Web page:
How to Plan Award Travel With An Infant Or Lap Child

The best beginner points and miles card out there.
Chase Sapphire Preferred® Card

With great travel benefits, 2x points on travel & dining and a 50,000 point sign up bonus, the Chase Sapphire Preferred is a great card for those looking to get into the points and miles game. Here are the top 5 reasons it should be in your wallet, or read our definitive review for more details.

Apply Now
More Things to Know
  • Earn 50,000 bonus points after you spend $4,000 on purchases in the first 3 months from account opening. That's $625 toward travel when you redeem through Chase Ultimate Rewards®
  • Chase Sapphire Preferred® named a 'Best Travel Credit Card' by MONEY® Magazine, 2016-2017
  • 2X points on travel and dining at restaurants worldwide & 1 point per dollar spent on all other purchases.
  • No foreign transaction fees
  • 1:1 point transfer to leading airline and hotel loyalty programs
  • Get 25% more value when you redeem for airfare, hotels, car rentals and cruises through Chase Ultimate Rewards. For example, 50,000 points are worth $625 toward travel
  • No blackout dates or travel restrictions - as long as there's a seat on the flight, you can book it through Chase Ultimate Rewards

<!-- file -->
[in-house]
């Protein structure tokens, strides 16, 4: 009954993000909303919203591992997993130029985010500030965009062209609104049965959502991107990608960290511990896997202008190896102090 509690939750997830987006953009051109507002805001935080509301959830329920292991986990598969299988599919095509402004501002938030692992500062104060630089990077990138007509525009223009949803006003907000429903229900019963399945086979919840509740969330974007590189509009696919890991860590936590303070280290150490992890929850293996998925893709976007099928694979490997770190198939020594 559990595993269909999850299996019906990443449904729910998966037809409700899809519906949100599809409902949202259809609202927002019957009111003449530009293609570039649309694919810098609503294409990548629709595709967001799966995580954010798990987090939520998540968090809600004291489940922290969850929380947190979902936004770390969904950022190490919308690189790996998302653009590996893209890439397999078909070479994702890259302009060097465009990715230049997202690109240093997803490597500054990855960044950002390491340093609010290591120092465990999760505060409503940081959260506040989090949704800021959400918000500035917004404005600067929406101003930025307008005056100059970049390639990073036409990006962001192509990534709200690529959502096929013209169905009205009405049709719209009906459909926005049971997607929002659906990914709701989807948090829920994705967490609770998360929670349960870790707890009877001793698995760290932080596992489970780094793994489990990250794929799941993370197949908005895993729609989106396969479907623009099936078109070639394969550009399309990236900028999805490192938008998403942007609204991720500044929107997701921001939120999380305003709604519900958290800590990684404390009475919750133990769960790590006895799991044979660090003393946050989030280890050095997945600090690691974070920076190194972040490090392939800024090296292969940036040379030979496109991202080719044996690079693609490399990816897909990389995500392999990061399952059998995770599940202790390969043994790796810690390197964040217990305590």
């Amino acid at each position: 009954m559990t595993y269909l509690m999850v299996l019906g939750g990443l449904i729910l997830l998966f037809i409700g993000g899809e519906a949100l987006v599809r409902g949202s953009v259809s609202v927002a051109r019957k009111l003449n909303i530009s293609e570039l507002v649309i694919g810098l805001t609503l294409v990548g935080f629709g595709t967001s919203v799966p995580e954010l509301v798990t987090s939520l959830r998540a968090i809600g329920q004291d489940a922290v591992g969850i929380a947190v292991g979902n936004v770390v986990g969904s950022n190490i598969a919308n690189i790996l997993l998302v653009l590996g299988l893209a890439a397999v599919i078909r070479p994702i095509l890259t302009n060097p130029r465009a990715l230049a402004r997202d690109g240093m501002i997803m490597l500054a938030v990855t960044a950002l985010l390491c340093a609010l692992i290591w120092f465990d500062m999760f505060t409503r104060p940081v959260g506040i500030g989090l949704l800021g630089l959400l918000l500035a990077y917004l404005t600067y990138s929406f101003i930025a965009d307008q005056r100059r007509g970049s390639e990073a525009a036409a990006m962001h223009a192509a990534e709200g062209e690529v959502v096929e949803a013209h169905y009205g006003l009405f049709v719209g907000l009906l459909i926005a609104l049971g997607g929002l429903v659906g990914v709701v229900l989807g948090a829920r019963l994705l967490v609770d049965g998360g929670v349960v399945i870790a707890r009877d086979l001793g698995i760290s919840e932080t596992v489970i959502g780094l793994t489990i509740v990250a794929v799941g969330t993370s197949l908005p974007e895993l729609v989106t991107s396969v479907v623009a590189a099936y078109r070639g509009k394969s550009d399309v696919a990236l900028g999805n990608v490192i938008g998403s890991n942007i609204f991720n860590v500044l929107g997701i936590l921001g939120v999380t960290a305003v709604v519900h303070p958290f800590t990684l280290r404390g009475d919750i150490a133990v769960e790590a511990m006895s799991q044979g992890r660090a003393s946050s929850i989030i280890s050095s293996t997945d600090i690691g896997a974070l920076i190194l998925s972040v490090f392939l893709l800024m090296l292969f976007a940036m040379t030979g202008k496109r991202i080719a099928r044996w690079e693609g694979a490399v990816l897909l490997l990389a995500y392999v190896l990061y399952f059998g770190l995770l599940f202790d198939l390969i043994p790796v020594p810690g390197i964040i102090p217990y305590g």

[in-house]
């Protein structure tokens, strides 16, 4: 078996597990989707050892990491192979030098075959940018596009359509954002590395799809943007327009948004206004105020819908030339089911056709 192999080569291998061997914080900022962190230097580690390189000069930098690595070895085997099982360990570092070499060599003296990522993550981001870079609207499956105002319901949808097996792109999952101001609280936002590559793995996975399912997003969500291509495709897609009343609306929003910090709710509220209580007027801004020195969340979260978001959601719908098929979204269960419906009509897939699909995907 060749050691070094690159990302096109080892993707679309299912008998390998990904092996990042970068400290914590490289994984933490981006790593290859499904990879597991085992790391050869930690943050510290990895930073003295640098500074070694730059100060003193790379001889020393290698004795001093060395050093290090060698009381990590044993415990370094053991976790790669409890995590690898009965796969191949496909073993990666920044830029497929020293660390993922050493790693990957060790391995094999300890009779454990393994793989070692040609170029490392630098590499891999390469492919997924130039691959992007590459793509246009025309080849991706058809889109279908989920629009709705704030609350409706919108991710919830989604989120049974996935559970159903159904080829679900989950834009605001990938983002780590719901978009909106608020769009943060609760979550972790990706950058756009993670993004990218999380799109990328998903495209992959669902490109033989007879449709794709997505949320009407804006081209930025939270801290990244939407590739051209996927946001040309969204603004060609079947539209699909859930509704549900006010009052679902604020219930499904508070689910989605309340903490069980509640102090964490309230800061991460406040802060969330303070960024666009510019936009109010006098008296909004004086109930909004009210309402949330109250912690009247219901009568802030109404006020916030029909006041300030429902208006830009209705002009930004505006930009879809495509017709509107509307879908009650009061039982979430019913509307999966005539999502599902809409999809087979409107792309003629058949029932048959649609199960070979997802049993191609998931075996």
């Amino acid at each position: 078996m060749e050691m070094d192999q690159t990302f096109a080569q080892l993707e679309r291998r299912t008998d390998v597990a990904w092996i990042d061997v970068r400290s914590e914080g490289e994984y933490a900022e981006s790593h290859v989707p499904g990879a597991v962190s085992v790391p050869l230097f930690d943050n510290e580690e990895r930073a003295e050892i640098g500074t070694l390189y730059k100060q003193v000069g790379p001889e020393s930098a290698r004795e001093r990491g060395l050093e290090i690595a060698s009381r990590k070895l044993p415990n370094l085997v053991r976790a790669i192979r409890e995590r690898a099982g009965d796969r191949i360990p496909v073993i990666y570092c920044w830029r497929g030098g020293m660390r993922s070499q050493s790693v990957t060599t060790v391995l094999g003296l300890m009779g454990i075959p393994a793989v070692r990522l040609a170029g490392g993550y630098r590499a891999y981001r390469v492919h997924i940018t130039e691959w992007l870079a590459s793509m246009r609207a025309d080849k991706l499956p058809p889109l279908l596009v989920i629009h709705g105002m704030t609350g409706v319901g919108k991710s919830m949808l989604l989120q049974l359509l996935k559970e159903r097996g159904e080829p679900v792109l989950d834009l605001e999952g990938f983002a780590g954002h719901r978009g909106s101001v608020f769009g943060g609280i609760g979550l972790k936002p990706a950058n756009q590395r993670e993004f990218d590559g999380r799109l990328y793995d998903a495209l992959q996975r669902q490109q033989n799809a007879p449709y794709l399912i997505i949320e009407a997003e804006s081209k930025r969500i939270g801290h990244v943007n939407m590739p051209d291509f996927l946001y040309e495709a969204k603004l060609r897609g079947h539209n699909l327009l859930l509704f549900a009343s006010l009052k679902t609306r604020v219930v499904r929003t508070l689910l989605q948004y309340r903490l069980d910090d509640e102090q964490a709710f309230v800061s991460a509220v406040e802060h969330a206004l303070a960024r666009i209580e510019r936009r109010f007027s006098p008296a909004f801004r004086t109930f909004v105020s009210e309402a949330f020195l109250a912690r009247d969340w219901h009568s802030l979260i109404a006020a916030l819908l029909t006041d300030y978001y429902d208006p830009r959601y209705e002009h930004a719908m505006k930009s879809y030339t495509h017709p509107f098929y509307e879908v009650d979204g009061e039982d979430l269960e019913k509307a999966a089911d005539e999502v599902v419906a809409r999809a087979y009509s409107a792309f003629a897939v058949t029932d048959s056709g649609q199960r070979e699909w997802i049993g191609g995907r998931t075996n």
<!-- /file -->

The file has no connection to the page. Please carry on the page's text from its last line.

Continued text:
Intro APR on Purchases
Regular APR
17.74% - 24.74% Variable
Annual Fee
$0 Intro for the First Year, then $95
Balance Transfer Fee
Either $5 or 5% of the amount of each transfer, whichever is greater.
Recommended Credit
Excellent Credit

Editorial Disclaimer: Opinions expressed here are author’s alone, not those of any bank, credit card issuer, airlines or hotel chain, and have not been reviewed, approved or otherwise endorsed by any of these entities.

Disclaimer: The responses below are not provided or commissioned by the bank advertiser. Responses have not been reviewed, approved or otherwise endorsed by the bank advertiser. It is not the bank advertiser’s responsibility to ensure all posts and/or questions are answered.